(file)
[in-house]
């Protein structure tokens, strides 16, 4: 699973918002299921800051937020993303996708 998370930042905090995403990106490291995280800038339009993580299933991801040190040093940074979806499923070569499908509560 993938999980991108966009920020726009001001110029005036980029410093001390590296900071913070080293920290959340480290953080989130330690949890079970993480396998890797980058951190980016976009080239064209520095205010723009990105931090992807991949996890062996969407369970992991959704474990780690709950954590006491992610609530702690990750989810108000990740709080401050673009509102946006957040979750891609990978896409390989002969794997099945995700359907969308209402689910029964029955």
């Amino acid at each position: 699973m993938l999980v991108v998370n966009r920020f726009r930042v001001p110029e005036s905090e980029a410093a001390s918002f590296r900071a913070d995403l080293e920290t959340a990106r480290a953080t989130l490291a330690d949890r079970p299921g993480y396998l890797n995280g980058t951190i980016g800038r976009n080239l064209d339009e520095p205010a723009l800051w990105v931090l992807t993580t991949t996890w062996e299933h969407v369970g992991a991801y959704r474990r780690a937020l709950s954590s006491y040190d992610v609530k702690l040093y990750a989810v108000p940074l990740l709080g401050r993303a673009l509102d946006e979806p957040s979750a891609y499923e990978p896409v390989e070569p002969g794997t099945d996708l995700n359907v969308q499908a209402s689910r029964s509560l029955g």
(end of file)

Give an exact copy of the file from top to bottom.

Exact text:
[in-house]
């Protein structure tokens, strides 16, 4: 699973918002299921800051937020993303996708 998370930042905090995403990106490291995280800038339009993580299933991801040190040093940074979806499923070569499908509560 993938999980991108966009920020726009001001110029005036980029410093001390590296900071913070080293920290959340480290953080989130330690949890079970993480396998890797980058951190980016976009080239064209520095205010723009990105931090992807991949996890062996969407369970992991959704474990780690709950954590006491992610609530702690990750989810108000990740709080401050673009509102946006957040979750891609990978896409390989002969794997099945995700359907969308209402689910029964029955």
């Amino acid at each position: 699973m993938l999980v991108v998370n966009r920020f726009r930042v001001p110029e005036s905090e980029a410093a001390s918002f590296r900071a913070d995403l080293e920290t959340a990106r480290a953080t989130l490291a330690d949890r079970p299921g993480y396998l890797n995280g980058t951190i980016g800038r976009n080239l064209d339009e520095p205010a723009l800051w990105v931090l992807t993580t991949t996890w062996e299933h969407v369970g992991a991801y959704r474990r780690a937020l709950s954590s006491y040190d992610v609530k702690l040093y990750a989810v108000p940074l990740l709080g401050r993303a673009l509102d946006e979806p957040s979750a891609y499923e990978p896409v390989e070569p002969g794997t099945d996708l995700n359907v969308q499908a209402s689910r029964s509560l029955g």